Reading Tips For Parents & Educators

Find expert reading strategies and useful tips to help introduce children to the wonderful world of reading on their own with I Can Read!

5 Ways Parents Can Help Their Children Learn to Read

Learning to read is hard work! Kids can easily become frustrated or impatient when they’re first starting out. We’ve highlighted five things you can do at home to support skill development in your early reader and help them learn to read in an organic way:

1. Read every day.

Studies show that children who are read to every day have the opportunity to develop a more robust vocabulary, learn empathy, and increase intelligence. Carving out as little as 20 minutes a day can make a huge difference. Make it a part of your daily routine and allow them to just enjoy listening to a story. For regular shipments of I Can Read! books perfect for shared reading, try the I Can Read! Book Club, and get two books free!

2. Practice sight words.

As children hone their pre-literacy skills, such as letter recognition and associating sound with letters, memorizing a few sight words can be instrumental in their success. Choose a couple of sight words to start with, and practice sounding them out. You can see a list of popular and grade appropriate sight words here. You may want to make word flash cards with your child or simply pause in your reading after practicing the word to allow them to “read” a word on their own.

3. Rhyme time.

Rhyming is incredibly beneficial for kids who are on the cusp of reading. Among other things, it encourages speech development, reading comprehension, and enhances creativity. Read or recite nursery rhymes with your child or practice sound recognition and work with them to think of words that rhyme. It’s an easy game to play with them when you are on the go or relaxing at home.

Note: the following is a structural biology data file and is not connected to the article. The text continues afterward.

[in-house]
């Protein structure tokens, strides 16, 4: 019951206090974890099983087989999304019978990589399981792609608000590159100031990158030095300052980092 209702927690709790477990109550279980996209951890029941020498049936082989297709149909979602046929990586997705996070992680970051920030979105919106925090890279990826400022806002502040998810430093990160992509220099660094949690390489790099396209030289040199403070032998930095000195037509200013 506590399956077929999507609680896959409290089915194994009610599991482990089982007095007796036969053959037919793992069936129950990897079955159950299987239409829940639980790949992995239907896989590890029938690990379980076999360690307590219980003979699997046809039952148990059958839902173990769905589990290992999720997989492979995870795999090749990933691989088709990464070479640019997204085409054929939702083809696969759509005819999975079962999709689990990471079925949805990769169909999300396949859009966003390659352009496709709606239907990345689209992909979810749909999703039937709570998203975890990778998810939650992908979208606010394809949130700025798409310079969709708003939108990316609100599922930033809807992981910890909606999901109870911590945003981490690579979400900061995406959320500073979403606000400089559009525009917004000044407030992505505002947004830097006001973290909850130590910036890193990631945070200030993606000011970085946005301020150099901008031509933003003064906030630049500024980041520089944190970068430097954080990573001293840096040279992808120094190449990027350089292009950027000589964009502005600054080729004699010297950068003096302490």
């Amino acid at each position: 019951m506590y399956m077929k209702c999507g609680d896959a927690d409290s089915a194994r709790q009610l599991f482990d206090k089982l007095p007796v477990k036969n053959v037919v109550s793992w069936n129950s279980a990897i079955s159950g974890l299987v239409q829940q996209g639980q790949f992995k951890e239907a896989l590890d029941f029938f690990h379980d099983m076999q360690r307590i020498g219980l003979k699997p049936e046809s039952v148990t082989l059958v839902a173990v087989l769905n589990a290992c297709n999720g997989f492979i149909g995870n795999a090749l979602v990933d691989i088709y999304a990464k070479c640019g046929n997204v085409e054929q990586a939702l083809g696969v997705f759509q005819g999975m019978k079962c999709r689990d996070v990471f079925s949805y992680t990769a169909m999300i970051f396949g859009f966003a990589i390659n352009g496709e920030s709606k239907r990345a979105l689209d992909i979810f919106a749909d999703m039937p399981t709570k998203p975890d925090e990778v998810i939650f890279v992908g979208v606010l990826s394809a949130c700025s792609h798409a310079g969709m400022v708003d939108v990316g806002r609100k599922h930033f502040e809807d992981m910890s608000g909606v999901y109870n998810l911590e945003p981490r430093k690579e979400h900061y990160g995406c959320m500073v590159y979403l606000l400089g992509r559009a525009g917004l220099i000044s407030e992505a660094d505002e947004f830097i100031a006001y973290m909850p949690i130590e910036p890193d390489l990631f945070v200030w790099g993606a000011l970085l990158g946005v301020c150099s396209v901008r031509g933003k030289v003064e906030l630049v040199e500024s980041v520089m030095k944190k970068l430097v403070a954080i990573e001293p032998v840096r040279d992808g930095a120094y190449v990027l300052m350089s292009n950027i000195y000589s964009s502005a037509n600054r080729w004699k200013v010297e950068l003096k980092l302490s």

4. Let them see you reading.

Children aspire to what they see. If they see you prioritizing reading and books in your own life, they’ll want to follow suit. Make books visible wherever you are. If you are going to a class or practice for a sibling, bring a wordless picture book to occupy your younger child, and while you’re at it, bring a book for yourself.

5. Find just right books for them.

Leveled readers are essential for young readers. One way that you can avoid frustrations is to choose books that are right for them. We suggest following the Five Finger Rule to help. Have your child open up a book and read just the first page. If they know every word on the page, the book may be too easy for them. If they struggle with four or five words on the page, it may be too difficult. Look for the sweet spot and find a book where they need help with just two to three words on the first page. The Five Finger rule is also easy for kids to understand and can help guide them when they are reading independently.

How do you keep your kids inspired by and engaged with literacy? We’d love to know!